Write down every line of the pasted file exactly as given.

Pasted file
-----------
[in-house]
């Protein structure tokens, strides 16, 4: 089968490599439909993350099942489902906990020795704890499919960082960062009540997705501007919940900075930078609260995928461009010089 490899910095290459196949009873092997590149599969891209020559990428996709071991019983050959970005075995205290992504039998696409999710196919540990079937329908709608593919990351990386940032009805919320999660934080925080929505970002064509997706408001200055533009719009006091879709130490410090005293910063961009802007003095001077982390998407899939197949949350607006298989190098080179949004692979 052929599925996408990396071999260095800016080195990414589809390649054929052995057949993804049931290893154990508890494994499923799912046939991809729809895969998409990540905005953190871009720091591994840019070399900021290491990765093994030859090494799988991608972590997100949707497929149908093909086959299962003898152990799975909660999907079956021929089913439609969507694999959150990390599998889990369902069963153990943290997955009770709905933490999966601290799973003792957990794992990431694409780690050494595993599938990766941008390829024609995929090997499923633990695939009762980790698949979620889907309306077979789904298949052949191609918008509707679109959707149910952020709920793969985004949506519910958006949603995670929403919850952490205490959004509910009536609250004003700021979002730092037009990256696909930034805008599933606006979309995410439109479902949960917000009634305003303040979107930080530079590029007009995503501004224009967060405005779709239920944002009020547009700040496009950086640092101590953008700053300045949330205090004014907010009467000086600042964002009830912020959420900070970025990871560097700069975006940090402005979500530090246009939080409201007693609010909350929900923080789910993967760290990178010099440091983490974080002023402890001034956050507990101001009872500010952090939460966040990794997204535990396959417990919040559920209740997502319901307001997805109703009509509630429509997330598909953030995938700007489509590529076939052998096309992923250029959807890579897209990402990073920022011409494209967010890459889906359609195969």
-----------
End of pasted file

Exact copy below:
[in-house]
């Protein structure tokens, strides 16, 4: 089968490599439909993350099942489902906990020795704890499919960082960062009540997705501007919940900075930078609260995928461009010089 490899910095290459196949009873092997590149599969891209020559990428996709071991019983050959970005075995205290992504039998696409999710196919540990079937329908709608593919990351990386940032009805919320999660934080925080929505970002064509997706408001200055533009719009006091879709130490410090005293910063961009802007003095001077982390998407899939197949949350607006298989190098080179949004692979 052929599925996408990396071999260095800016080195990414589809390649054929052995057949993804049931290893154990508890494994499923799912046939991809729809895969998409990540905005953190871009720091591994840019070399900021290491990765093994030859090494799988991608972590997100949707497929149908093909086959299962003898152990799975909660999907079956021929089913439609969507694999959150990390599998889990369902069963153990943290997955009770709905933490999966601290799973003792957990794992990431694409780690050494595993599938990766941008390829024609995929090997499923633990695939009762980790698949979620889907309306077979789904298949052949191609918008509707679109959707149910952020709920793969985004949506519910958006949603995670929403919850952490205490959004509910009536609250004003700021979002730092037009990256696909930034805008599933606006979309995410439109479902949960917000009634305003303040979107930080530079590029007009995503501004224009967060405005779709239920944002009020547009700040496009950086640092101590953008700053300045949330205090004014907010009467000086600042964002009830912020959420900070970025990871560097700069975006940090402005979500530090246009939080409201007693609010909350929900923080789910993967760290990178010099440091983490974080002023402890001034956050507990101001009872500010952090939460966040990794997204535990396959417990919040559920209740997502319901307001997805109703009509509630429509997330598909953030995938700007489509590529076939052998096309992923250029959807890579897209990402990073920022011409494209967010890459889906359609195969």